Comments about quality of life


Survey Results > Quality of Life > Comments about quality of life

  • I feel extremely angry at the medical industry because of how expensive many MGD treatments are, especially given that they aren't covered by insurance. This anger has led me to delay treatment because I believe some of these companies have unethical business practices which I don't want to support with my money. I have always tried very hard to live a healthy lifestyle. I've never smoked anything, always drank only in moderation, got plenty of sleep. And I avoided going to the doctor because of the cost and lack of price transparency. I think if insurance worked better in the USA it's possible my severe MGD could have been caught earlier.

  • Dry eye disease controls my life. I am doing fairly well most of the time but that is because I have had to change so much. I had to leave my job because the air quality and lack of control over temperature made the environment toxic to my eyes. I also couldn’t deal with looking at the computer screen 8 hours a day. I wear goggles which help more than anything but I’m self conscious about them. I avoid certain places like malls. I can’t tolerate fragrances or being near people wearing perfume or scented lotions. I have changed my diet completely. I follow the autoimmune protocol. I spend a fortune seeing specialists and on supplements and serum tears. I feel like I’m always at the doctors office. The eye pain can be unpredictable and can ruin plans I make.

  • My eye doctor does not understand the severity of my dry eye. Little concern for me and no recommendation for treatment. It is just "on with the next surgery!" My family does not understand the severity either

  • Total downer in beginning since it was associated with corneal pain which my past dr did not acknowledge. Since pain was treated symptoms MUCH better though it still gets me down. Learning to live a new life and accepting the new me.

  • I have ill health and have struggled with the activities of daily living for many years. The added burden of constantly caring for my eyes is overwhelming. Putting in drops when your hands barely work is daunting and having to do it so often is awful. I need my carer to look after my goggles, keep track of my medication and supplies and so on but if he is unwell it is devastating.

  • My self-confidence is lowered because I do not feel as competent to do things independently. Driving was an issue for awhile but is better now. I am seeing a counselor for anxiety. Half of each hour session is spent talking about my eye problems.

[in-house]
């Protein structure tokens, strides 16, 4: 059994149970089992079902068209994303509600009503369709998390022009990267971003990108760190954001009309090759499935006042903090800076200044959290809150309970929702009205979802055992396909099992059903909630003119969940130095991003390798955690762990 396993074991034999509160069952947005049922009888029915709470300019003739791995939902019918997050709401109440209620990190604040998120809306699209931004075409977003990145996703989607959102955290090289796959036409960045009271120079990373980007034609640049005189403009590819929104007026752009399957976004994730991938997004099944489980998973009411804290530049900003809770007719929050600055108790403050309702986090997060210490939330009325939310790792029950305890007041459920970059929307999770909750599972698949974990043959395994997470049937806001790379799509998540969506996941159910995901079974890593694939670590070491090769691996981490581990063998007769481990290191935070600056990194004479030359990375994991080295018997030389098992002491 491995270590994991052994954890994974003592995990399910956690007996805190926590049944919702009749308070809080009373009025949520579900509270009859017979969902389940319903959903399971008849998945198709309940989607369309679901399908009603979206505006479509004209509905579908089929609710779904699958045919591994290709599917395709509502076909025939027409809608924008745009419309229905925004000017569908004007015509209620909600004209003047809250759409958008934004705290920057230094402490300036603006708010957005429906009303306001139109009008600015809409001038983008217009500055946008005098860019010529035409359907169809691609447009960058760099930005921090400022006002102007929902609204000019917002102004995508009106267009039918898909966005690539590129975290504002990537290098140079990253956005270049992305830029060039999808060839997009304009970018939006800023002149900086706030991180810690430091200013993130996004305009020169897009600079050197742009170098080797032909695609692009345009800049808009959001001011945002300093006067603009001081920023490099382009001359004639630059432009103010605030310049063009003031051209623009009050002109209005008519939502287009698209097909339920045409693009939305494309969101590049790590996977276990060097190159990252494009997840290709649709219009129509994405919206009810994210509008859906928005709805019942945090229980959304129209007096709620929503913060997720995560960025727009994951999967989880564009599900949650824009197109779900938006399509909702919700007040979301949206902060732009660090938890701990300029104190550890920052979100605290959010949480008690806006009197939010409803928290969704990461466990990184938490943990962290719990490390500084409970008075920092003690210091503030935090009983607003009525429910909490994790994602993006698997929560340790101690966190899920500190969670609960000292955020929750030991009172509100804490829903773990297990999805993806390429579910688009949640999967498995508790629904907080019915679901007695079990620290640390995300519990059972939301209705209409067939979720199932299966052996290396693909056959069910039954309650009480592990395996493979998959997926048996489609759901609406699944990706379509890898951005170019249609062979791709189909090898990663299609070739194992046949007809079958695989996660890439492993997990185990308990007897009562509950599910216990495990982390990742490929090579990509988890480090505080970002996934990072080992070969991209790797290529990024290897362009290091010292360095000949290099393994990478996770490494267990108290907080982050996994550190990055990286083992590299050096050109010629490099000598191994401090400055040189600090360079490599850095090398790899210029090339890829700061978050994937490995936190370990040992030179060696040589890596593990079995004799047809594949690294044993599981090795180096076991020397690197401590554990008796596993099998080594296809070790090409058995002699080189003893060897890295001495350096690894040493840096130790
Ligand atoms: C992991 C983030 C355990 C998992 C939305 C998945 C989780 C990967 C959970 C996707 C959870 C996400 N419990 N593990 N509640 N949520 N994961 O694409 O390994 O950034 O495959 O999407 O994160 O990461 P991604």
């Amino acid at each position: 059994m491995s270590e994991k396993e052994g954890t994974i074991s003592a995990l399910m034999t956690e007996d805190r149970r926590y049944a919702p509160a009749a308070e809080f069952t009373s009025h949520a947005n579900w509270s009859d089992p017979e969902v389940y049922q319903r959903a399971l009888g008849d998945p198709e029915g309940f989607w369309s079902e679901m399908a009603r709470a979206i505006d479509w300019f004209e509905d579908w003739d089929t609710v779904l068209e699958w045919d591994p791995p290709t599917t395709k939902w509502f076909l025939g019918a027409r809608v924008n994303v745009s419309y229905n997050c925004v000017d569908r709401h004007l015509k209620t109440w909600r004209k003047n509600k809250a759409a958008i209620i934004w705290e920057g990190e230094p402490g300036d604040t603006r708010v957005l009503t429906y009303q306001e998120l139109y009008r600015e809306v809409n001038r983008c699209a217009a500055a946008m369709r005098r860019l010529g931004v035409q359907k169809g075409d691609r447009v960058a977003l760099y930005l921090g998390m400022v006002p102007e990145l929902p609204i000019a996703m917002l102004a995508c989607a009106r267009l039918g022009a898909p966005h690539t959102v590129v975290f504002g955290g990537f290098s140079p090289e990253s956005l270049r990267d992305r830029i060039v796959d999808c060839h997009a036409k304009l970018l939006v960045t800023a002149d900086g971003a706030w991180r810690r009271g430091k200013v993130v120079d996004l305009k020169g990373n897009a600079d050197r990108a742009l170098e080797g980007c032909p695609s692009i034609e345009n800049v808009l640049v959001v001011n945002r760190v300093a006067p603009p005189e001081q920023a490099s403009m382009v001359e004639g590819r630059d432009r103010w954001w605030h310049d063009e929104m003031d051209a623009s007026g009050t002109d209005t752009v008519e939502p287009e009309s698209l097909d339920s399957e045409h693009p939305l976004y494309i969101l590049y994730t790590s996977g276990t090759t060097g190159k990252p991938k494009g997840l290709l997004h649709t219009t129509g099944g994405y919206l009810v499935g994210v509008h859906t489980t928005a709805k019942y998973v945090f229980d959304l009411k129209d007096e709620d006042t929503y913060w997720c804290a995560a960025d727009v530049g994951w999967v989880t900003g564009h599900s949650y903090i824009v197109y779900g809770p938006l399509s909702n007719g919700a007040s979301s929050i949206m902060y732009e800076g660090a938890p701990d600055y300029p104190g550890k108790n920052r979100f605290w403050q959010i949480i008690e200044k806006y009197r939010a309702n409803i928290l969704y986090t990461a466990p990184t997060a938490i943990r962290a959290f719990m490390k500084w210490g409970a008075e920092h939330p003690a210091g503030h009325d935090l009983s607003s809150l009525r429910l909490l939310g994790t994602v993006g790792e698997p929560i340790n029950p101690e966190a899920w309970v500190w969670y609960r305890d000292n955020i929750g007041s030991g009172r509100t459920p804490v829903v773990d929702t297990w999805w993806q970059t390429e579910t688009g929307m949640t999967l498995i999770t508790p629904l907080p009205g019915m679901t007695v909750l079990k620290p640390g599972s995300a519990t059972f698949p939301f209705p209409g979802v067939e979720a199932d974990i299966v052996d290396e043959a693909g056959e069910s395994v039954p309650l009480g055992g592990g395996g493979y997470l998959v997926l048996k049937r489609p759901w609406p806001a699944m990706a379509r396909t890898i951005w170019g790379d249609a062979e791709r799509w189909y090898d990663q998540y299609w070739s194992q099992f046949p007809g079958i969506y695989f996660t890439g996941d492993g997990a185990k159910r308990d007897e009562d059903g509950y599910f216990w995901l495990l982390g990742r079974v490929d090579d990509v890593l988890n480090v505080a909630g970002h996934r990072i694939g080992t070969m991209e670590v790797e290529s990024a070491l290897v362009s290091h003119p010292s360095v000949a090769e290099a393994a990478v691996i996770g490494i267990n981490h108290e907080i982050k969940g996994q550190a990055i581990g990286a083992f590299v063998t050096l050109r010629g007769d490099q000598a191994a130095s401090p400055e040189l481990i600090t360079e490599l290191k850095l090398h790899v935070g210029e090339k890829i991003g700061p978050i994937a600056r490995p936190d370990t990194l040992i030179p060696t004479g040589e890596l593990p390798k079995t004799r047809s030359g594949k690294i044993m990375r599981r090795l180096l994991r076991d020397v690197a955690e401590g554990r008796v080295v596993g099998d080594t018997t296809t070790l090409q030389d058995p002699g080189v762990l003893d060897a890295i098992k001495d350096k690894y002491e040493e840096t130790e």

• My multiple eye diseases, including dry eye consume so much of my time. It is impossible for me to separate them out and I have been in vicious cycles because of how one disease negatively impacts upon the other. Not only do I have to do daily eye care but I see two different ophthalmology specialties several times a year (sometimes each month) in addition to an optometrist. I can't even begin to track the amount of money I have spent over the decades but it is significant. Needless to say, eye diseases have impacted my relationships over the years. I have missed out on on social events; I could not attend my best friend's funeral 3 years ago due to a very bad corneal ulcer and I remained under close watch by my corneal ophthalmologist; I was not able to visit my mother more than once during the final year of her declining health because I had so many active problems with my eyes and ophthalmologist did not want me traveling (fortunately, I was able to attend her funeral). I used to have big beautiful brown eyes that everyone complimented me on when I was younger. Now my eyes just look weird to me due to the effects of all the diseases and surgeries. I managed to keep working through the years but I held back because I did not want to be front-and-center anymore due to declining confidence.

  • The thing I haven't mentioned is that as there is no cure, I worry so much about my 29 year old daughter....the growing affect it will have on her work prospects, her relationship prospects and ultimately her state of mind. "Dry eyes" sit between you and life, between you and hope....and no one but those with severe dry eye can understand this.